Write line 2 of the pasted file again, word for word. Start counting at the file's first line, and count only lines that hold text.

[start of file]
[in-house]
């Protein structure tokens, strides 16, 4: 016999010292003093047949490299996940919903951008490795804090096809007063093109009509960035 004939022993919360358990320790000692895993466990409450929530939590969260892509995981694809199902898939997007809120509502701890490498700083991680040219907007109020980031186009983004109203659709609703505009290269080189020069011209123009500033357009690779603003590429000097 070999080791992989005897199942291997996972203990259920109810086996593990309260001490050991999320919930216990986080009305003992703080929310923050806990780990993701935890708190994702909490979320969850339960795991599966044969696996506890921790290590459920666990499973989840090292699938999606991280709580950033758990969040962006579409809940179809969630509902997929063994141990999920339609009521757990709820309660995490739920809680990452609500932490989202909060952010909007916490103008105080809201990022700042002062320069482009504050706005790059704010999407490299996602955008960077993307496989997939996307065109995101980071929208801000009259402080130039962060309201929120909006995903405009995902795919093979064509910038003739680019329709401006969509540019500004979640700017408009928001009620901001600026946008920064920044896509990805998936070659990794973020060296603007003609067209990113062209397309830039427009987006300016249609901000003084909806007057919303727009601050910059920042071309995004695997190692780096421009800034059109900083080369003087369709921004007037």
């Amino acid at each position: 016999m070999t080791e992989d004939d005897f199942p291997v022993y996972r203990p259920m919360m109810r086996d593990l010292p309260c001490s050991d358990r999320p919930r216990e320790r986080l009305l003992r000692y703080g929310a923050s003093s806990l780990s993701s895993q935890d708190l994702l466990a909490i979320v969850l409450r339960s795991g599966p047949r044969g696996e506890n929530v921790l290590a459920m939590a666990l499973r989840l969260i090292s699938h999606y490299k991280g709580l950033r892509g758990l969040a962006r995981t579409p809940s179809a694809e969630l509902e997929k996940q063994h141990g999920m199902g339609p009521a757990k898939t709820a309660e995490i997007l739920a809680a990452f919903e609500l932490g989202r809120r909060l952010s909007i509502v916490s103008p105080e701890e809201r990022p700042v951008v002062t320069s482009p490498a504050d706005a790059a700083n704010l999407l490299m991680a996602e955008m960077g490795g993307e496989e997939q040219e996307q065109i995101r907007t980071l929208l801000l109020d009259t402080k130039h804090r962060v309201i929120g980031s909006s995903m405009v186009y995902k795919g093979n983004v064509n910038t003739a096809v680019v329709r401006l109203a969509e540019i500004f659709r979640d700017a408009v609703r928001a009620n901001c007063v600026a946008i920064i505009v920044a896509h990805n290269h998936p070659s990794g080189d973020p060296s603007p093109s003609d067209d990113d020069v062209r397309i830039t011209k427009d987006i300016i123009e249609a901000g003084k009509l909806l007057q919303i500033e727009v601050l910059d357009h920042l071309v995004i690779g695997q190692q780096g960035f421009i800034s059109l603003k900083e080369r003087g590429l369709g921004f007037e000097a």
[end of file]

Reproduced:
């Protein structure tokens, strides 16, 4: 016999010292003093047949490299996940919903951008490795804090096809007063093109009509960035 004939022993919360358990320790000692895993466990409450929530939590969260892509995981694809199902898939997007809120509502701890490498700083991680040219907007109020980031186009983004109203659709609703505009290269080189020069011209123009500033357009690779603003590429000097 070999080791992989005897199942291997996972203990259920109810086996593990309260001490050991999320919930216990986080009305003992703080929310923050806990780990993701935890708190994702909490979320969850339960795991599966044969696996506890921790290590459920666990499973989840090292699938999606991280709580950033758990969040962006579409809940179809969630509902997929063994141990999920339609009521757990709820309660995490739920809680990452609500932490989202909060952010909007916490103008105080809201990022700042002062320069482009504050706005790059704010999407490299996602955008960077993307496989997939996307065109995101980071929208801000009259402080130039962060309201929120909006995903405009995902795919093979064509910038003739680019329709401006969509540019500004979640700017408009928001009620901001600026946008920064920044896509990805998936070659990794973020060296603007003609067209990113062209397309830039427009987006300016249609901000003084909806007057919303727009601050910059920042071309995004695997190692780096421009800034059109900083080369003087369709921004007037």